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2.7

A world re-ordered: infographic

Lasting territorial legacies of Paris 1919

Key Examples

The following maps indicate some of the changes made to the world map at the end of the World War 1. The list is by no means comprehensive, but it hopefully conveys a sense of the impact of decisions taken in 1919.

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Europe 1923

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Relevant territorial decisions:

(Please note that the following bullet points deliberately provide ‘broad brush’ information. There have been many small border changes, while during 1938-1945, the Axis powers sought to reverse many of the decisions taken at Paris 1919.)

  • Austria-Hungary dissolved;
  • Poland: Resurrected from territory previously occupied by Germany, Russia, and Austria-Hungary. Poland continues to exist today, but its borders were re-drawn in significant measure after 1945;
  • Czechoslovakia: Created from territory previously occupied by Austria-Hungary. Leaving aside the period of 1938-45, the borders of the new State would remain largely intact until 1993, when it split into the Czech and Slovak Republics;
  • Yugoslavia: Created from territory previously occupied by Austria-Hungary. Largely remained intact (again, with the exception of World War 2) until the break-up of Yugoslavia in the 1990s;
  • Lithuania, Latvia, Estonia created from territory previously occupied by Russia. The Baltic States were annexed by the Soviet Union during World War 2, but regained independence in 1991;
  • Alsace-Lorraine: returned to France from Germany – which had annexed it in 1871 (and again would annex it in 1940-45). Alsace-Lorraine has remained part of France since 1919;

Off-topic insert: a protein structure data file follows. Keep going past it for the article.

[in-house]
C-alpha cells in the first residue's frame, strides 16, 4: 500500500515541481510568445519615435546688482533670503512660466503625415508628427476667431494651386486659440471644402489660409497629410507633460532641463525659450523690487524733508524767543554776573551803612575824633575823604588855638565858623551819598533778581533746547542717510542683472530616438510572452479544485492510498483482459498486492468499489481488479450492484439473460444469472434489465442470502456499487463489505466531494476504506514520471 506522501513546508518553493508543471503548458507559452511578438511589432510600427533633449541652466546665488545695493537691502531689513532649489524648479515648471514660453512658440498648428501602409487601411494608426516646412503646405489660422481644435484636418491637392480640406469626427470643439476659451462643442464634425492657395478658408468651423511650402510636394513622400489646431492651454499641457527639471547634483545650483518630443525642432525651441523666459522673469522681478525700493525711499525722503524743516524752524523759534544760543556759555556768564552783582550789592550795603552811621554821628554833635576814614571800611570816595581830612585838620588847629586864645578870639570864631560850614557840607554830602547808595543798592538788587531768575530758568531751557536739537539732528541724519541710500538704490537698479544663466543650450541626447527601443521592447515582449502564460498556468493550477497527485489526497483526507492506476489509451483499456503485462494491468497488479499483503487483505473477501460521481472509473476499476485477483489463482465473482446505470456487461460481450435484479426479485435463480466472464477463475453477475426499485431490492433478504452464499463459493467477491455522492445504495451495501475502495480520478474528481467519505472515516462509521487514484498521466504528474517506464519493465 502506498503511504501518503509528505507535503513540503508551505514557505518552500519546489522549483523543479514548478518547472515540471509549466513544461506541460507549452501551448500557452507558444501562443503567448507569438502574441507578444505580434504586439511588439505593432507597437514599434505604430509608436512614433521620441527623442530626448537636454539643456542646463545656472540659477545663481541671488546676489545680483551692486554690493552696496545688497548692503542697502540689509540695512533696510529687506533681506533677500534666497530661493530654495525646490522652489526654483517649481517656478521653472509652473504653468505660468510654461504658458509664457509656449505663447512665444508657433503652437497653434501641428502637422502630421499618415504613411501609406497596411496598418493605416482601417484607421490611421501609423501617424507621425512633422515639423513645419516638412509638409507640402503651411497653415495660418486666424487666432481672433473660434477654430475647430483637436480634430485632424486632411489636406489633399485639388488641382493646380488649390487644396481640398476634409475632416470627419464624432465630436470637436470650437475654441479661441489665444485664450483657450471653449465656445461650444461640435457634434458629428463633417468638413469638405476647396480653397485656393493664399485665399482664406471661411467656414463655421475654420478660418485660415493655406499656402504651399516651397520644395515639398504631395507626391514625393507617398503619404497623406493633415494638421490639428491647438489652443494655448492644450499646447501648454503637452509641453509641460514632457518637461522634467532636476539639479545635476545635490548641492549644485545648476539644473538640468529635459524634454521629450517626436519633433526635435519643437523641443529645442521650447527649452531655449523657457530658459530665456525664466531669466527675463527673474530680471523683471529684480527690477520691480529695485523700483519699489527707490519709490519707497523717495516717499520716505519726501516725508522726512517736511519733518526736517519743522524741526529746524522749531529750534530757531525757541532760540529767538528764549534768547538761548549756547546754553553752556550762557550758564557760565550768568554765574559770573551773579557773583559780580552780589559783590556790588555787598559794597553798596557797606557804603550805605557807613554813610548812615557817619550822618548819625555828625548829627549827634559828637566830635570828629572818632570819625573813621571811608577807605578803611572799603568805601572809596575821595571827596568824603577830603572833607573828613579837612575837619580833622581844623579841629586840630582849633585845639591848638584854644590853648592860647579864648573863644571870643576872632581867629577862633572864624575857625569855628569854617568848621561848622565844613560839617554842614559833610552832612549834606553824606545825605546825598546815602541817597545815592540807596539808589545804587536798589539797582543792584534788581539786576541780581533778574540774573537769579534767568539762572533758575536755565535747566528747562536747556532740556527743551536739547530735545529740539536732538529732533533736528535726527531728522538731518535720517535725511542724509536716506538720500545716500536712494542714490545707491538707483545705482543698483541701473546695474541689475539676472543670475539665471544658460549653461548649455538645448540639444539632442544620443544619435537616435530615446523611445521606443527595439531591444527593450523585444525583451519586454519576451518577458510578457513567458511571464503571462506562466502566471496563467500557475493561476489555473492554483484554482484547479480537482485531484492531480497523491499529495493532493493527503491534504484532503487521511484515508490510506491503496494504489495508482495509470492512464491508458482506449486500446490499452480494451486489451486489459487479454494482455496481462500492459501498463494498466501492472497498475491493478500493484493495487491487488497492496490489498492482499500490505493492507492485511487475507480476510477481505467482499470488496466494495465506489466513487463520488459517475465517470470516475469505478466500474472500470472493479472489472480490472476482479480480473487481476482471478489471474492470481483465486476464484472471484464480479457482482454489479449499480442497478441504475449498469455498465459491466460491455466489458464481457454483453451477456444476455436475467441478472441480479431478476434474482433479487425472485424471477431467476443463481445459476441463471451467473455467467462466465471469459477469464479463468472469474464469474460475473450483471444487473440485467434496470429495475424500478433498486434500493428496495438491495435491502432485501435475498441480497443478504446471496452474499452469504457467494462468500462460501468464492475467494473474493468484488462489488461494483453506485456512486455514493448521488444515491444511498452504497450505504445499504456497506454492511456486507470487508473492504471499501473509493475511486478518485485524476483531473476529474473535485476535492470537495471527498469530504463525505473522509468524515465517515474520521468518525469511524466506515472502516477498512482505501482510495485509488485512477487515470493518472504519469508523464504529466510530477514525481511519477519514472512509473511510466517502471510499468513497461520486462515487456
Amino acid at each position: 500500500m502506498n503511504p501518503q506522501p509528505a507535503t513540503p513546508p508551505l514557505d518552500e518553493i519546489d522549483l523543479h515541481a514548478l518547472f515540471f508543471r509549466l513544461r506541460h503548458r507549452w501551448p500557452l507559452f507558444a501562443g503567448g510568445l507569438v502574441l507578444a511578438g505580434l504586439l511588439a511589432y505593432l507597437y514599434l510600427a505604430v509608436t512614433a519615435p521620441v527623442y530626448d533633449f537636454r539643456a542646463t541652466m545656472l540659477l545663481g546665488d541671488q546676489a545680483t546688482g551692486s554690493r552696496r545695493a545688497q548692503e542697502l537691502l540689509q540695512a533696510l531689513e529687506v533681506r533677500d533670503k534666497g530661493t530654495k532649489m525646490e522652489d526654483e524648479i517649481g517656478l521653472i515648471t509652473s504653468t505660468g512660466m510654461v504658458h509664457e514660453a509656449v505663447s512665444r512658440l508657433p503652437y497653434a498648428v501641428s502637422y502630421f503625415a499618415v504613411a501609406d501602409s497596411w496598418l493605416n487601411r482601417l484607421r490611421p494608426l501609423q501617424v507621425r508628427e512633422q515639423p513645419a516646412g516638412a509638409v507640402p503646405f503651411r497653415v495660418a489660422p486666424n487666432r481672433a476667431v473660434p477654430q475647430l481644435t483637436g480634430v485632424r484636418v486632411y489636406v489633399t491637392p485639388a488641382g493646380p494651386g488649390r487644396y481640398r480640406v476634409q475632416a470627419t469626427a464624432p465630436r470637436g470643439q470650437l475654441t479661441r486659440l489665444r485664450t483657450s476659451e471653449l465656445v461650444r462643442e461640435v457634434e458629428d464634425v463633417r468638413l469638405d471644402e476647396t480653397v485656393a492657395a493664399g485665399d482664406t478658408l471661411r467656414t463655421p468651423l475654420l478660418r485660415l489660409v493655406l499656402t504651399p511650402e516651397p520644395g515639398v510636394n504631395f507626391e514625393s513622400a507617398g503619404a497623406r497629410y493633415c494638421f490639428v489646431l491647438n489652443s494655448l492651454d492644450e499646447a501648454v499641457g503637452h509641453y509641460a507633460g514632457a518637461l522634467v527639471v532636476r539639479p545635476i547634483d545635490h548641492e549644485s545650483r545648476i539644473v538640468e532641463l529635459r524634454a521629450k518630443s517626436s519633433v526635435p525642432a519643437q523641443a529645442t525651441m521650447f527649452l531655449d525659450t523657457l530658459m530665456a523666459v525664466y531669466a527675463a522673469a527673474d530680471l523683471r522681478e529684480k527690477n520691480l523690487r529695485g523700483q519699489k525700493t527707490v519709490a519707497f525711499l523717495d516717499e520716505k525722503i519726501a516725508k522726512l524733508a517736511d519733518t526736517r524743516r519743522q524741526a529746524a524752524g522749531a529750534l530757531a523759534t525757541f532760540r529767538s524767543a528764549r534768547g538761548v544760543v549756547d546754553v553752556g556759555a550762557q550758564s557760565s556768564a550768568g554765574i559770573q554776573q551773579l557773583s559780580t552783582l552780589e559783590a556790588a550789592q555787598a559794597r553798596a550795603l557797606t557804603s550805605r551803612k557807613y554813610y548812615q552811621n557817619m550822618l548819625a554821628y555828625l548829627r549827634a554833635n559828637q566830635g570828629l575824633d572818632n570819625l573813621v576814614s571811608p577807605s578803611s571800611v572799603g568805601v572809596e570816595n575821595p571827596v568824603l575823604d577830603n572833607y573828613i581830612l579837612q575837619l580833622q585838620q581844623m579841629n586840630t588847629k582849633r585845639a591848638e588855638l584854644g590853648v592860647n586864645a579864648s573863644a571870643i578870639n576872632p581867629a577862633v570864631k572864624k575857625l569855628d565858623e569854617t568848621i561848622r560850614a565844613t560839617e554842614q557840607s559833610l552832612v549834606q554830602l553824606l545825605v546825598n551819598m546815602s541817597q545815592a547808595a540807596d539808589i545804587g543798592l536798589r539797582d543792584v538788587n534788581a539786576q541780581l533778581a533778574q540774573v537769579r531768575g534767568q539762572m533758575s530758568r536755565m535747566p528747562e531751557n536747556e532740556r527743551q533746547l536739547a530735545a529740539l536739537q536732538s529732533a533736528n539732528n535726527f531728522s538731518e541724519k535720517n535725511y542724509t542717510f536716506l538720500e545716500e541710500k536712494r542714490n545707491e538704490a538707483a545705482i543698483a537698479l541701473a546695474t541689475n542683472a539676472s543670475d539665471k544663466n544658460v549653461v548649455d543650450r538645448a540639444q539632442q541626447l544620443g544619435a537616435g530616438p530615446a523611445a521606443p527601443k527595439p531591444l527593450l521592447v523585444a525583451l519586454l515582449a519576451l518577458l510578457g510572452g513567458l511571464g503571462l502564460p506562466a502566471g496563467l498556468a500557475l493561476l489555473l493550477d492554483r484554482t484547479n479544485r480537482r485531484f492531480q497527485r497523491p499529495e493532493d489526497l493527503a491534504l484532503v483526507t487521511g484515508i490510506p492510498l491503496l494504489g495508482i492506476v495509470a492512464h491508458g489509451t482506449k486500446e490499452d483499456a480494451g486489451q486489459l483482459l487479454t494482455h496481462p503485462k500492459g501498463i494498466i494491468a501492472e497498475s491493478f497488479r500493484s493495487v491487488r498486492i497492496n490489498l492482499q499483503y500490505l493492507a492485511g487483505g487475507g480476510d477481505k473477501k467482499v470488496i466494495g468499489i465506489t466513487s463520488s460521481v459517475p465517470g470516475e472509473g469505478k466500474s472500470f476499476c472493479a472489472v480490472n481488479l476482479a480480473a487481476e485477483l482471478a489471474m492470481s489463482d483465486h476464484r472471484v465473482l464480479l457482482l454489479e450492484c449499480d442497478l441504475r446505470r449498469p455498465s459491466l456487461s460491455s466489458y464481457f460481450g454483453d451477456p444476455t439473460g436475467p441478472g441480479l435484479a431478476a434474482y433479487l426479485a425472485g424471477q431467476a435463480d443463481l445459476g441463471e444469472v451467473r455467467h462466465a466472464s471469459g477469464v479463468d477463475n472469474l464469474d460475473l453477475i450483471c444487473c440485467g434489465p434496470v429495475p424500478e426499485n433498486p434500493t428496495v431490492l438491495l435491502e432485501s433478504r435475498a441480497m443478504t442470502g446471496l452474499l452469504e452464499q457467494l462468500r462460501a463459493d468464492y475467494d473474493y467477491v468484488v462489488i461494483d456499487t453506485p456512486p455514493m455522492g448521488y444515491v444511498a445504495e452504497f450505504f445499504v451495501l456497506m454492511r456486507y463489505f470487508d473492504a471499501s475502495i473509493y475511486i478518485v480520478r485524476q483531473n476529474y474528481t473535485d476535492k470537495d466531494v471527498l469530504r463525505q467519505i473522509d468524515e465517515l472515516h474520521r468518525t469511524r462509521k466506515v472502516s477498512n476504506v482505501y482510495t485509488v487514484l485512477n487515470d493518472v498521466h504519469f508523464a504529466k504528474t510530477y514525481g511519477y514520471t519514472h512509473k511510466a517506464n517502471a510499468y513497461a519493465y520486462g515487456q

• South Tyrol: transferred to Italy from what was Austria-Hungary – and remains part of Italy to this date. After much controversy, South Tyrol now enjoys considerable autonomy within Italy.

Middle East 1923

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Relevant territorial changes:

  • Ottoman Empire: Dissolved and contours of the modern Middle East shaped;
  • Creation of mandates for Syria, Palestine, Jordan and Mesopotamia/Iraq;
  • Over time Syria, Iraq and Jordan gained independence on the territory of the former mandate territories;
  • Israel was created on parts of the Palestinian mandate territory in 1948; the statehood of Palestine remains disputed.

German colonies and concessions

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Relevant territorial changes:

  • Namibia (formerly German South West Africa) became a South African mandate. After World War 2, South Africa refused to relinquish the mandate (despite massive international opposition). Namibia became independent in 1990, on the territory of the former mandate;
  • The former German concession of Qingdao/Tsingtao in Shandong Peninsula was not returned to China, but transferred to Japan. Please note that the map depicts the whole of the Shandong peninsula; Quingdao/Tsingtao is situated on the southern coast.) This was one of the few short-lived territorial decisions: Shandong reverted to China in 1922, following a US mediation effort;
  • Nauru became a mandate administered by Australia, New Zealand and the United Kingdom. After World War 2, Nauru became a UN trusteeship, and gained independence in 1968.

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This article is from the free online course:

World War 1: Paris 1919 - A New World Order?

University of Glasgow